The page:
Charles Milton Ling

Vienna, Austria

Share this post


Link to post
Share on other sites

I was buying boots at Nordstrom's the other day and I requested seeing them in cognac. The salesperson said "oh, you mean the

cog-nack."

A waiter at a wine tasting restaurant served me, with great pomp, a billicart salmon (beyaCAR saMONE)and pronounced it "Billie cart salmon"

Two others that get horribly abused:

Haricot verts

Guacamole

Share this post


Link to post
Share on other sites

For those who insist on pronouncing "chorizo" with the "z" sounding like the soft spanish "th", please be aware that it is only pronounced that way in Spain, and only in certain parts of spain at that. A non-native speaker using that soft "z" theta sound is amazingly grating to the ear of many native speakers from outside of Spain - and the majority of native speakers are NOT from Spain.

The amount of times I hear "pa - ell - a" instead of "pa - ay - ya" never ceases to amaze me. The English seem particularly prone to this, for some reason.

Share this post


Link to post
Share on other sites

As this thread is about accuracy with an occasional dash of pedantry (I am referring to myself, of course), I am constrained to state:

haricots verts

Billecart-Salmon


Edited by cmling (log)

Charles Milton Ling

Vienna, Austria

Share this post


Link to post
Share on other sites

Meritage......

waiters love to "correct" this one, and, as Wiki puts it, "Frenchify the word"

( from Wikipedia - "Although many people, including many wine experts, have a tendency to Frenchify the word "Meritage" by pronouncing its last syllable with a "zh" sound, as in "garage," the Meritage Alliance specifically states that the word should be pronounced to rhyme with "heritage.")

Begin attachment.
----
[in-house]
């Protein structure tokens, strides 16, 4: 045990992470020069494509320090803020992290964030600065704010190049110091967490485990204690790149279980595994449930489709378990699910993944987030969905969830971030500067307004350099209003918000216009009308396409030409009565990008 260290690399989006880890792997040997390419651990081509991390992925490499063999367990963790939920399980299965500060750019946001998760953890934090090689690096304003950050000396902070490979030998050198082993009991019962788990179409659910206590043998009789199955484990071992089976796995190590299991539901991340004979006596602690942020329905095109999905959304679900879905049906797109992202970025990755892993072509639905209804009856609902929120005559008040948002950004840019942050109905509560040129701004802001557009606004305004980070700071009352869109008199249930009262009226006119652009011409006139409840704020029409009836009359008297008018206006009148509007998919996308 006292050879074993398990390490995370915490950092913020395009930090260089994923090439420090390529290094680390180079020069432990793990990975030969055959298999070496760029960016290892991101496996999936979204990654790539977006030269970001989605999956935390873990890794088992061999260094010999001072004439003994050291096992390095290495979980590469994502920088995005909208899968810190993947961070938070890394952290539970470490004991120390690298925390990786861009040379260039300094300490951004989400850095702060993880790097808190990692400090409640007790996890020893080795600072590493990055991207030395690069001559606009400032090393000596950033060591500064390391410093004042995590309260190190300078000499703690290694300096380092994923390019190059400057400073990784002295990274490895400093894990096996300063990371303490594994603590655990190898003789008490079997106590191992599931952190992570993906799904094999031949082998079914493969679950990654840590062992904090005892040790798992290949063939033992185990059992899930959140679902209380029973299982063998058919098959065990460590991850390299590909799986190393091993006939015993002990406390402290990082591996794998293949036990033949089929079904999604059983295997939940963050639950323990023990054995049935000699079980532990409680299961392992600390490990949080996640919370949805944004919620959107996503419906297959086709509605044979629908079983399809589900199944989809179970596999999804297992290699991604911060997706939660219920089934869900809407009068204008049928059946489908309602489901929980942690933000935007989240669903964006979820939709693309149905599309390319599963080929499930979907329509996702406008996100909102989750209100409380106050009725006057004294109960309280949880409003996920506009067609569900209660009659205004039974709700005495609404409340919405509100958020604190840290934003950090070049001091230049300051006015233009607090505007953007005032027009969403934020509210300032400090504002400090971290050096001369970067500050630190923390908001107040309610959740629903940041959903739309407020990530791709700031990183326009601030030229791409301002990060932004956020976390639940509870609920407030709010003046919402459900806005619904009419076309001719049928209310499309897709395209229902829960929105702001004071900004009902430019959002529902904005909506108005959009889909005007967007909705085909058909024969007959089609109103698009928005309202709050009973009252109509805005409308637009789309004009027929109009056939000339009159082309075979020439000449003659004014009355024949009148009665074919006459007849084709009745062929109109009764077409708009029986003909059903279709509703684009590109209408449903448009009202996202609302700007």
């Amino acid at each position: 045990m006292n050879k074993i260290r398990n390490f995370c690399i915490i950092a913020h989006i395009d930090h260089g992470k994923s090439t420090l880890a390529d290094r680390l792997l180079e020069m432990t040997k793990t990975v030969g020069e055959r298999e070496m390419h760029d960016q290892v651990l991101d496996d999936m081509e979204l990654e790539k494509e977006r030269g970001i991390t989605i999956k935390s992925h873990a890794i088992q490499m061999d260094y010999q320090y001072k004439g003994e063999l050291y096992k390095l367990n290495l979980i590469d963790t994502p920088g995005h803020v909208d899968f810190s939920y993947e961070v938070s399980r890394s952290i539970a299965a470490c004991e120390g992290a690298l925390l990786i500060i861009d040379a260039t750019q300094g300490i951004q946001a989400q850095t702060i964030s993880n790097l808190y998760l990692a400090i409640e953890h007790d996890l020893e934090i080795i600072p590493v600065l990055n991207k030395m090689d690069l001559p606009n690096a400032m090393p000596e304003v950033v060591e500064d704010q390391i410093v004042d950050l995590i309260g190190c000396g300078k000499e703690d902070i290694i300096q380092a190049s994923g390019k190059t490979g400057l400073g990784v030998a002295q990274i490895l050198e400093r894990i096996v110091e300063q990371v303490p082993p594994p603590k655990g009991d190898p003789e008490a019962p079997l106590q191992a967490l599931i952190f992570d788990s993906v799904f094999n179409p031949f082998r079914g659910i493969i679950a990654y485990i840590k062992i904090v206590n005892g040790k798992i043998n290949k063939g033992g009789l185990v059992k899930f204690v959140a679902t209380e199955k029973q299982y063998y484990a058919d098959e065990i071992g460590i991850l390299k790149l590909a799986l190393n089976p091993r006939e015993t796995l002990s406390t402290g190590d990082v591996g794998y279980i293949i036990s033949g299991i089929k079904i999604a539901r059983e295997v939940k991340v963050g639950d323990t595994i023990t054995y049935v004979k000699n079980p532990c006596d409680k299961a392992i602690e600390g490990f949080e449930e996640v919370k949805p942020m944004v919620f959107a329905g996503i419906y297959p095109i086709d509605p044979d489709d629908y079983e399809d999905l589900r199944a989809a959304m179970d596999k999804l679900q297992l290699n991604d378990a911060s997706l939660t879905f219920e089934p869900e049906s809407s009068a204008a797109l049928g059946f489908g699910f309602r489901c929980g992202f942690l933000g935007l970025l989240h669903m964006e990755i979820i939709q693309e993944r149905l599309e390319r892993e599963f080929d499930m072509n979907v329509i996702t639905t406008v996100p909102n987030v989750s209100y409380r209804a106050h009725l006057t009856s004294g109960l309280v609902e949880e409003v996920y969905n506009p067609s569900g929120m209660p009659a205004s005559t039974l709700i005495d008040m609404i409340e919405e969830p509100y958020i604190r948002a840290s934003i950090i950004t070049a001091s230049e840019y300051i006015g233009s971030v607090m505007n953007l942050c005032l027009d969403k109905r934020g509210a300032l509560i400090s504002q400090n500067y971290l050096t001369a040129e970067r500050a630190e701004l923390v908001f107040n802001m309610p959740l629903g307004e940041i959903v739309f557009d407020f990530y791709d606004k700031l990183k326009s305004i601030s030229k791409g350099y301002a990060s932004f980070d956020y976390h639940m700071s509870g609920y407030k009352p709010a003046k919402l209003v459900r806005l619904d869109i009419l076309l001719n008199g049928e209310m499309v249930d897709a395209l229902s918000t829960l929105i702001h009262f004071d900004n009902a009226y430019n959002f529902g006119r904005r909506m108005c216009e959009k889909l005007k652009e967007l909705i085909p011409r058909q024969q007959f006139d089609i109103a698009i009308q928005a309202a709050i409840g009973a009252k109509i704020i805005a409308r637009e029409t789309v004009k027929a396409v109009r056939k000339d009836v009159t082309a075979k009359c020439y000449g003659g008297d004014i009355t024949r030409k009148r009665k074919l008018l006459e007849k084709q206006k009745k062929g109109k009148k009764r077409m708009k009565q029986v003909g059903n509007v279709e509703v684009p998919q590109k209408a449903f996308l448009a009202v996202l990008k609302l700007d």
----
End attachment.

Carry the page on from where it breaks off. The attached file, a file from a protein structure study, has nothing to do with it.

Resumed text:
"There are no mistakes in bread baking, only more bread crumbs"

*Bernard Clayton, Jr.

Share this post


Link to post
Share on other sites

The French have a ministry to assure that foreign words are Frenchified. A non french food term would not be pronounced according to the language of its home, but rather in a frenchy way.

The consensus of this thread is that they are wrong to do this, no?

Share this post


Link to post
Share on other sites

Regarding Noilly Prat, French orthography rules dictate and Wikipedia says (http://en.wikipedia.org/wiki/Noilly_Prat) that it's nwa-yee praa.

This is absolutely wrong, it's as Blether pronounces it rhyming with oily cat. Dear old Rick Stein went to where they made it and got it straight from the horses mouth. He'd been using the stuff for decades and had been wondering how to pronounce it for that long too. So he was mightily relieved to find out from the actual head honcho.

Share this post


Link to post
Share on other sites

  • Similar Content

    • By Chris Hennes
      Over in the Cooking with "Eat Mexico" topic I've posted a about things I've made from Lesley Téllez's recently-published book about street food in Mexico City. I finally had time to go down to "CDMX" (as they are now trying to rebrand themselves) this weekend and went on two of the Eat Mexico food tours. On Friday we went on the street food tour, and on Saturday on the San Juan market tour. The pope was also in town this weekend which made the city crazier than usual and drove the tour selections as we tried to not be where he was, with limited success.
       
      Street Food Tour
      I have limited photos of this one because our hands were usually full! There are ten "normal" stops on the tour plus a couple of optional ones. One of the vendors was closed for the day, but we definitely had no shortage of food. I think the tour lasted something like four hours, and we were basically eating the whole time. Most of it was standing and walking, but we did stop into a local coffee shop and sit down for a short time. Our guide, Arturo, was excellent. He is from the city, has attended culinary school, and is very well versed in both the local street food culture as well as Mexican cuisine overall. 
       
      While the tour was mostly eating, we did walk through one small neighborhood market just to get the feel for the thing, and we stopped at one local tortilleria:


       
      The classic tortilla-delivery vehicle:

       
      We chatted up a local store owner who was making "antojitos" ("little cravings") for breakfast:

       
      Ate some tamales, walked a bit, then had some tlacoyos: here are the condiments...

       
      We also had some fresh juices. They really like their pseudo-medicinal juices.. we had the one that was "anti-flu" (and delicious):

       
      For the tlacoyos I had a huitlacoche and my wife has the chicken tinga. The huitlacoche was disappointingly non-descript. The remedy, of course, was to douse it in salsa, which fixes everything. A few blocks down we had carnitas tacos:
       
       
      And then some mango and watermelon with chile powder: